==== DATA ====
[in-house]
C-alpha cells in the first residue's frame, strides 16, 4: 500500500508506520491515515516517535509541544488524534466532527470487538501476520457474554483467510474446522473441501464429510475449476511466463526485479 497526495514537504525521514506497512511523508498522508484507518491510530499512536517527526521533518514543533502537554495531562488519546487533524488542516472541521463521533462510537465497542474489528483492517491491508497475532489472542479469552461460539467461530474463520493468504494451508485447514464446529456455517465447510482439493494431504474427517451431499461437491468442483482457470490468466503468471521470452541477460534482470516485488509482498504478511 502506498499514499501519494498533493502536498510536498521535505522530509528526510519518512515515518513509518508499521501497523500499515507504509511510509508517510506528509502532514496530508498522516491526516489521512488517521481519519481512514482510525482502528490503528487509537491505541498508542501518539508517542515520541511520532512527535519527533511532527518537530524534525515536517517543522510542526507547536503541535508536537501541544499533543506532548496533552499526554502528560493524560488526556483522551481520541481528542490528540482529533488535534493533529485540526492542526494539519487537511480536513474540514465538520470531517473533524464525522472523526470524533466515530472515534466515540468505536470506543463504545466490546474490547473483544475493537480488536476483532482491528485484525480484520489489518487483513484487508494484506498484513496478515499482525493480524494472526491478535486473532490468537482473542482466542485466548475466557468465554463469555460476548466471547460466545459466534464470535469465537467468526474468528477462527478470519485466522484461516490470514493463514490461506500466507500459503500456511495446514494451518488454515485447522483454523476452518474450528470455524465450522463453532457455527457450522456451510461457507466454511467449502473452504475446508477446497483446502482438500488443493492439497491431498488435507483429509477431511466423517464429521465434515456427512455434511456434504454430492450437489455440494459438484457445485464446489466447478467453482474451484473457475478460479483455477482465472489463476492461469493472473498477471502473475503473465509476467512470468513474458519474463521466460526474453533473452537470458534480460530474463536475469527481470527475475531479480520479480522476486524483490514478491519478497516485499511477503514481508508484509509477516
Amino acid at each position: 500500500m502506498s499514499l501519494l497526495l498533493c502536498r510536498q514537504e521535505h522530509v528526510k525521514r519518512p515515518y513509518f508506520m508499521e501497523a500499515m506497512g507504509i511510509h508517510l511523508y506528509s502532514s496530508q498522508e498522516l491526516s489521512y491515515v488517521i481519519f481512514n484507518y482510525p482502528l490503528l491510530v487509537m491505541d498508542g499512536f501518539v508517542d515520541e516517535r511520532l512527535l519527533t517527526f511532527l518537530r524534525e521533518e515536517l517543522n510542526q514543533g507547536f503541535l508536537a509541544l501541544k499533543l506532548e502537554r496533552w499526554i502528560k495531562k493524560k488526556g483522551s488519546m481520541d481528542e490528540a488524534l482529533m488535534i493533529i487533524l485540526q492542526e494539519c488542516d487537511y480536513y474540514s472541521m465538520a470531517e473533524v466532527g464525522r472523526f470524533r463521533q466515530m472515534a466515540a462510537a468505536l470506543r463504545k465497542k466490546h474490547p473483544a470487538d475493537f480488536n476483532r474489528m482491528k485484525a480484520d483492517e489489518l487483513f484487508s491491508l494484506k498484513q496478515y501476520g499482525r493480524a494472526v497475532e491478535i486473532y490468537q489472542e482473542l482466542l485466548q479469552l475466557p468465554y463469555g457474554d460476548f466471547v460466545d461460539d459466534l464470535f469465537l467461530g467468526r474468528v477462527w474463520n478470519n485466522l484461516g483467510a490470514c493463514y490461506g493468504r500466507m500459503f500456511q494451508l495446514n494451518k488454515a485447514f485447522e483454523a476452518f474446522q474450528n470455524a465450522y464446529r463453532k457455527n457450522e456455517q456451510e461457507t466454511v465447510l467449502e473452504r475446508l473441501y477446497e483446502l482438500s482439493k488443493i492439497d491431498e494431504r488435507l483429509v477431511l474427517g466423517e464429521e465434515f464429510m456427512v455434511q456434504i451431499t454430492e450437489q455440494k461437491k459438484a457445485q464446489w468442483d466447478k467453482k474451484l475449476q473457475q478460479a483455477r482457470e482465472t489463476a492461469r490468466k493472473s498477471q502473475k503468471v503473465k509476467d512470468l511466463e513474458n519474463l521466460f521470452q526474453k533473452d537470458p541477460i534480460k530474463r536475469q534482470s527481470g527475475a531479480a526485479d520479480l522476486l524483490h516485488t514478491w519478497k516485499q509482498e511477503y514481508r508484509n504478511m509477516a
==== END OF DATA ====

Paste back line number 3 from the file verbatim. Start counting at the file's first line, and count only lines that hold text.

Amino acid at each position: 500500500m502506498s499514499l501519494l497526495l498533493c502536498r510536498q514537504e521535505h522530509v528526510k525521514r519518512p515515518y513509518f508506520m508499521e501497523a500499515m506497512g507504509i511510509h508517510l511523508y506528509s502532514s496530508q498522508e498522516l491526516s489521512y491515515v488517521i481519519f481512514n484507518y482510525p482502528l490503528l491510530v487509537m491505541d498508542g499512536f501518539v508517542d515520541e516517535r511520532l512527535l519527533t517527526f511532527l518537530r524534525e521533518e515536517l517543522n510542526q514543533g507547536f503541535l508536537a509541544l501541544k499533543l506532548e502537554r496533552w499526554i502528560k495531562k493524560k488526556g483522551s488519546m481520541d481528542e490528540a488524534l482529533m488535534i493533529i487533524l485540526q492542526e494539519c488542516d487537511y480536513y474540514s472541521m465538520a470531517e473533524v466532527g464525522r472523526f470524533r463521533q466515530m472515534a466515540a462510537a468505536l470506543r463504545k465497542k466490546h474490547p473483544a470487538d475493537f480488536n476483532r474489528m482491528k485484525a480484520d483492517e489489518l487483513f484487508s491491508l494484506k498484513q496478515y501476520g499482525r493480524a494472526v497475532e491478535i486473532y490468537q489472542e482473542l482466542l485466548q479469552l475466557p468465554y463469555g457474554d460476548f466471547v460466545d461460539d459466534l464470535f469465537l467461530g467468526r474468528v477462527w474463520n478470519n485466522l484461516g483467510a490470514c493463514y490461506g493468504r500466507m500459503f500456511q494451508l495446514n494451518k488454515a485447514f485447522e483454523a476452518f474446522q474450528n470455524a465450522y464446529r463453532k457455527n457450522e456455517q456451510e461457507t466454511v465447510l467449502e473452504r475446508l473441501y477446497e483446502l482438500s482439493k488443493i492439497d491431498e494431504r488435507l483429509v477431511l474427517g466423517e464429521e465434515f464429510m456427512v455434511q456434504i451431499t454430492e450437489q455440494k461437491k459438484a457445485q464446489w468442483d466447478k467453482k474451484l475449476q473457475q478460479a483455477r482457470e482465472t489463476a492461469r490468466k493472473s498477471q502473475k503468471v503473465k509476467d512470468l511466463e513474458n519474463l521466460f521470452q526474453k533473452d537470458p541477460i534480460k530474463r536475469q534482470s527481470g527475475a531479480a526485479d520479480l522476486l524483490h516485488t514478491w519478497k516485499q509482498e511477503y514481508r508484509n504478511m509477516a